Thanks for stopping by. In today's segmented and divided Church people are confused with all the terms and designations. The "Christ follower" terminology is the closest thing I can come up with that truly describes who we are. It seems all the other terms carry baggage and are misunderstood by most people who hear the terms used.

antonio said...

Guy, I had that same problem and mine is actually blank. It is interesting seeing what others have put in place though.

GuyMuse said...


Sounds like you are on Facebook too? I've enjoyed the lighter side of Facebook and keeping up with people in this way.

Shipsstaff said...

HI Guy
Wow this post opened my eyes! All the time I was in Ecuador I called myself Evangelical. Hmmmmm I Do like your term of Christ Follower. Thanks for the great post. I hope to keep up with your posts and you as time goes on. I really enjoyed the Encampament in Patate and meeting Edwin, Steve and You. Thank you for all your help and information! May God continue to bless you, your ministry and your family.
Bev from that unknown state of Wisconsin....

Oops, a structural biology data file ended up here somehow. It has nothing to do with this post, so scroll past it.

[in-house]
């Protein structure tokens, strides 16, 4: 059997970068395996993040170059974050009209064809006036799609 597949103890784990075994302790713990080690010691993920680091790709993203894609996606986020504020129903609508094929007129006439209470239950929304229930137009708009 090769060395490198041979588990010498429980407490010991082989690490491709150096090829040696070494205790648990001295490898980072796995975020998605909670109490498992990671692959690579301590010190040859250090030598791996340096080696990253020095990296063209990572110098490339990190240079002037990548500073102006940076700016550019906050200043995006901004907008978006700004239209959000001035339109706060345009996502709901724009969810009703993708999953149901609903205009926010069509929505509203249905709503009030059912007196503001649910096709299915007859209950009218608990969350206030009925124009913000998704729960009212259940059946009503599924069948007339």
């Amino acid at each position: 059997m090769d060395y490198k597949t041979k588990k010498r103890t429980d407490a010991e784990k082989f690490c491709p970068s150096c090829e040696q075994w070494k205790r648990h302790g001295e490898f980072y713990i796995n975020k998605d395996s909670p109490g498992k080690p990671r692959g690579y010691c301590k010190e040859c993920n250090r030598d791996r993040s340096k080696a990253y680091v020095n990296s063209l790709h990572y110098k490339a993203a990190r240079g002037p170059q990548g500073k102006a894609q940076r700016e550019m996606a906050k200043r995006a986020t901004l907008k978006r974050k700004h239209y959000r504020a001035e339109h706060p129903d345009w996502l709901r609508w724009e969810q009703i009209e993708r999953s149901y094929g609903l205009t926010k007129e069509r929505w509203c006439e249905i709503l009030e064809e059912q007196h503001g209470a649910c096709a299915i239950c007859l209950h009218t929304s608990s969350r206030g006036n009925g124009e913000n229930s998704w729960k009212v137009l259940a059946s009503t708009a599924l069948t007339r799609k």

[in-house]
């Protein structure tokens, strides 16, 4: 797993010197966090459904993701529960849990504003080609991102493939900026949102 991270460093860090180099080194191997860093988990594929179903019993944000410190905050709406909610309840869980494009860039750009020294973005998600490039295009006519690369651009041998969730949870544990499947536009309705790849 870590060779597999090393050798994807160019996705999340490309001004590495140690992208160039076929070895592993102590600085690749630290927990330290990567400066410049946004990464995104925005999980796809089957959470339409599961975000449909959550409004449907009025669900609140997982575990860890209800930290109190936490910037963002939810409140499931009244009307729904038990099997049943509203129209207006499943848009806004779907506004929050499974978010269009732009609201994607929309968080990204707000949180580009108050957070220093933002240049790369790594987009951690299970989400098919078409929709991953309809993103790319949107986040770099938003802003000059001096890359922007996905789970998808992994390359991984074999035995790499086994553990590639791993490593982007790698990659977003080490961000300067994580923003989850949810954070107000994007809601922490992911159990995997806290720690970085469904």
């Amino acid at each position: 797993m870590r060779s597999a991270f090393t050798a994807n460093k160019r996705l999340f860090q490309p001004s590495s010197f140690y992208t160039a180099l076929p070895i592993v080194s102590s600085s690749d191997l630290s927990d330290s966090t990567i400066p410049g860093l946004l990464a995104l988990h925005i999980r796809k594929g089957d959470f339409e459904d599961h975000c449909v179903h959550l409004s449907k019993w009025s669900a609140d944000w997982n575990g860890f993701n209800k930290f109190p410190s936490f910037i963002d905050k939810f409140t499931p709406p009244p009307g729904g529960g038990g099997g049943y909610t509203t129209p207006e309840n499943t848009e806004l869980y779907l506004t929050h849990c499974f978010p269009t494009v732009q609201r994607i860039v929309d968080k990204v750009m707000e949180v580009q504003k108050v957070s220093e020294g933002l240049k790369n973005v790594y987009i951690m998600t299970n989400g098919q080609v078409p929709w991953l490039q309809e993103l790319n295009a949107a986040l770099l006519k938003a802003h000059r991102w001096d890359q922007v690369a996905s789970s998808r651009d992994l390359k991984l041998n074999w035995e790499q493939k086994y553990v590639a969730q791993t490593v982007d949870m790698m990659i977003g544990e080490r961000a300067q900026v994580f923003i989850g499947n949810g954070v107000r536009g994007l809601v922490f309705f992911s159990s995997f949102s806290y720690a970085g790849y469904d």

GuyMuse said...


What a pleasant surprise! Thanks for stopping by. Are you back in WI? I noticed on your profile that your age is 251. You sure looked a lot younger last weekend! :) It was indeed a good camp and enjoyed getting to know you along with some of our national missionaries whom I had never met. Stop by any time. I try to post 2-3 times per week. I look forward to checking out your blogs as well.

Shipsstaff said...

Ha ha I am 251, yikes I better go and change that. I don't do much with my profile as I don't like to put much info about me out....hee hee. I sure don't feel 251. I have enjoyed reading your blog, I have a lot to read yet, but I am going to continue to do so a little at a time.
I can't wait to see more...

Brent Davis said...